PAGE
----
For hockey fans, this game is a treat, and the closest thing to real hockey -- heck, it may be better than real hockey. There is plenty of fun and options to keep everyone pumped up well into the Stanley Cup Finals. Grade: A

Heart of Darkness

Heart of Darkness continues a long tradition of cinematic 2D platform games dating back to Out of This World for Genesis and culminating most recently with Abe's Oddysee. Interplay, which pioneered the genre, proves it can change with the times, which means adding lush graphics, fluid animation and deeply entertaining game play.

The difference between cinematic platformers and standard ones is that every board of the game offers a new challenge. Players won't be running from left to right, blasting themselves a path. Instead controller-jockeys must deduce a way to get from Point A to Point B, and everything from the background to shadows seems to play an important role.

In HOD, Andy, an earthboy, follows his dog's abductors into a nightmare world, full of evil silhouettes. Andy takes in a trusty plasma gun, which is promptly eaten by a monster, leaving Andy to rely on his wits, which he will need.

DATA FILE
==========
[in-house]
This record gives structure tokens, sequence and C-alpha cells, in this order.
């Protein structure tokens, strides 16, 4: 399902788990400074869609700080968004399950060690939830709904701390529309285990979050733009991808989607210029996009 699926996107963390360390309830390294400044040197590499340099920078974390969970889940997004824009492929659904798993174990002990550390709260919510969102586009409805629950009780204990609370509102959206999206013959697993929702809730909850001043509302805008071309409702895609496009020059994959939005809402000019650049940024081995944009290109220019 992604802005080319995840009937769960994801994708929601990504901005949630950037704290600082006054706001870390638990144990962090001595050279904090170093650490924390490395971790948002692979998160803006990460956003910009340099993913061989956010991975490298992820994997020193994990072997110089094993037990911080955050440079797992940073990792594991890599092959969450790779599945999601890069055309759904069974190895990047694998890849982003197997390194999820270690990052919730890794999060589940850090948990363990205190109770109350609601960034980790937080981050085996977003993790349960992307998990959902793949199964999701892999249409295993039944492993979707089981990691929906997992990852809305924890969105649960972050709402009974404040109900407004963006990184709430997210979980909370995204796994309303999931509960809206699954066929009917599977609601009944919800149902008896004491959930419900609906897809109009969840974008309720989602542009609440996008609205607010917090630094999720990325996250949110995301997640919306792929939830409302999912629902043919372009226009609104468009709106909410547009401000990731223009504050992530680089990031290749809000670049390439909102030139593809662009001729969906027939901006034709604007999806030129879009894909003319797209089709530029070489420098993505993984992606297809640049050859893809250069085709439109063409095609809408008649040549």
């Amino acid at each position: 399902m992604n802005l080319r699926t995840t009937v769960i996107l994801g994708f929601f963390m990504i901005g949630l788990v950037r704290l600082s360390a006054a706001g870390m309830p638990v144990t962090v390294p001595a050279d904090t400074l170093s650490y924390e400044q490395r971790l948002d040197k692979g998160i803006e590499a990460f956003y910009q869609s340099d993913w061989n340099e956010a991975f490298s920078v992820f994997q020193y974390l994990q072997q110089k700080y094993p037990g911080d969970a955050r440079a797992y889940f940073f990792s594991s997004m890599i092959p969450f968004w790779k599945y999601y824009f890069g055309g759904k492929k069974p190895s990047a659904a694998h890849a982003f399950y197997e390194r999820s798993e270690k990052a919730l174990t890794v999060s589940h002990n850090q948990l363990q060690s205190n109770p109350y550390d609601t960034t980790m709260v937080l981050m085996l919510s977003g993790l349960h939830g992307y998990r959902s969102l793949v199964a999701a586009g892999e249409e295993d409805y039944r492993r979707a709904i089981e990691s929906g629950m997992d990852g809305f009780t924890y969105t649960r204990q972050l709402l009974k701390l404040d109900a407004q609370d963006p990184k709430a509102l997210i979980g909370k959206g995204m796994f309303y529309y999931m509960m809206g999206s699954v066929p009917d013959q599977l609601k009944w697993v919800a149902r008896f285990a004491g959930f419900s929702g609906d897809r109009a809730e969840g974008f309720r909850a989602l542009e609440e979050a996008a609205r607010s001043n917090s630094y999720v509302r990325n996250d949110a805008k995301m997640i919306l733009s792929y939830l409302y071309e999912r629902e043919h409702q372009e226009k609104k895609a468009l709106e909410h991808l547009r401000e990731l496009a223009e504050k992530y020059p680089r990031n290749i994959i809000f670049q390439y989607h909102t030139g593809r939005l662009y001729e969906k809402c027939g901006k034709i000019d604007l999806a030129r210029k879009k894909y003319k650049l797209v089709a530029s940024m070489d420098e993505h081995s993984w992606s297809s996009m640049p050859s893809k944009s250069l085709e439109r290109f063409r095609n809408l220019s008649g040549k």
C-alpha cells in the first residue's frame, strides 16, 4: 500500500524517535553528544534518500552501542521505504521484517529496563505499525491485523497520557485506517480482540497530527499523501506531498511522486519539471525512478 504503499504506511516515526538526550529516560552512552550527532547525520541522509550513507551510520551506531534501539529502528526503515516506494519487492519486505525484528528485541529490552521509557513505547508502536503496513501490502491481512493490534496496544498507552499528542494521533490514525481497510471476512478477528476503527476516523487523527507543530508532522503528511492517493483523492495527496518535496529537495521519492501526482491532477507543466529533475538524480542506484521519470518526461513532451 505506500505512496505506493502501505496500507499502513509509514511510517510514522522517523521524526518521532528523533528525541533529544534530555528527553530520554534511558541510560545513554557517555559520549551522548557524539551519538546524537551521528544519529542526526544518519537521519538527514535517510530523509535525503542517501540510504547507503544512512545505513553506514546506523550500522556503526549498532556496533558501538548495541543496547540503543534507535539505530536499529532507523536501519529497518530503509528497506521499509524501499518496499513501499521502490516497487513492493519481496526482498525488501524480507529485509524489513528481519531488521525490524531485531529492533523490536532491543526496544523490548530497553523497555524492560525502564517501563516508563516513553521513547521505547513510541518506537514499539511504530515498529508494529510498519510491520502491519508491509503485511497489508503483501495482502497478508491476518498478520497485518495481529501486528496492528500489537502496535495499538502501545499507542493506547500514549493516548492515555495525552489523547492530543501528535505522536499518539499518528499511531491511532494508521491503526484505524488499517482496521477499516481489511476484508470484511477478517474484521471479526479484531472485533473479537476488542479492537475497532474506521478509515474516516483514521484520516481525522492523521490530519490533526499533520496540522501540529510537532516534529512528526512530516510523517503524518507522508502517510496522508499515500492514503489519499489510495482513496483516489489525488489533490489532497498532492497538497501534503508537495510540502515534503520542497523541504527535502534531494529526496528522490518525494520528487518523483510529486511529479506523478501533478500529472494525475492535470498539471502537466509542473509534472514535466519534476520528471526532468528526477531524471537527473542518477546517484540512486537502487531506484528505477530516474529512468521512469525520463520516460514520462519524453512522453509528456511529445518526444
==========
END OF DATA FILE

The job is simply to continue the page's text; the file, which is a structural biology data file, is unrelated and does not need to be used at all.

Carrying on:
That is because HOD is a series of action-heavy puzzles that complement the outlandish game environment. Players will be swinging out of the clutches of snake-like plants, climbing mountains and jumping over shadow dogs. In one puzzle, Andy must release a swarm of fireflies, which in turn occupy the plants, and allow Andy to cross a later screen.

If you're looking for a cerebral game with a funny cast of characters and beautiful visuals, HOD will keep you up many late nights. Grade: B+

Devil Dice

Looking for the next Tetris? While Devil Dice won't provide players with the portable fun of its Russian counterpart, it does bring that Mensa appeal to the PlayStation. If you're a 14-year-old student or a 40-year-old accountant, Devil Dice is just the kind of diabolical puzzler everyone can love.

The premise of Devil Dice is simple: Match up the dice faces -- two twos, three threes, four fours and so on. It sounds easy, but your character, a sprite in a devil suit, must roll the dice along the geometric board, encouraging some serious finagling.

When you make a match the dice disappear, and your devil can either stay on top or hop down onto the board. On the playing surface, the devil is able to push the dice, which react differently depending on their type.

Devil Dice explodes with options, which suit the tastes of just about everyone. For those who prefer a slow-paced experience, Puzzle Mode has you trying to meet a series of preset conditions, such as creating a block of four fours. Trial Mode has players racing against the clock, in an attempt to make matches, while new dice pop up periodically. Battle Mode pits two players against one another, while Wars Mode outdoes itself by putting four devils on an enlarged playing field at the same time.

You'll spend hours upon hours playing this game, which may be the best executed puzzle game ever. Is it better than Tetris? DD certainly makes a strong case. Grade: A+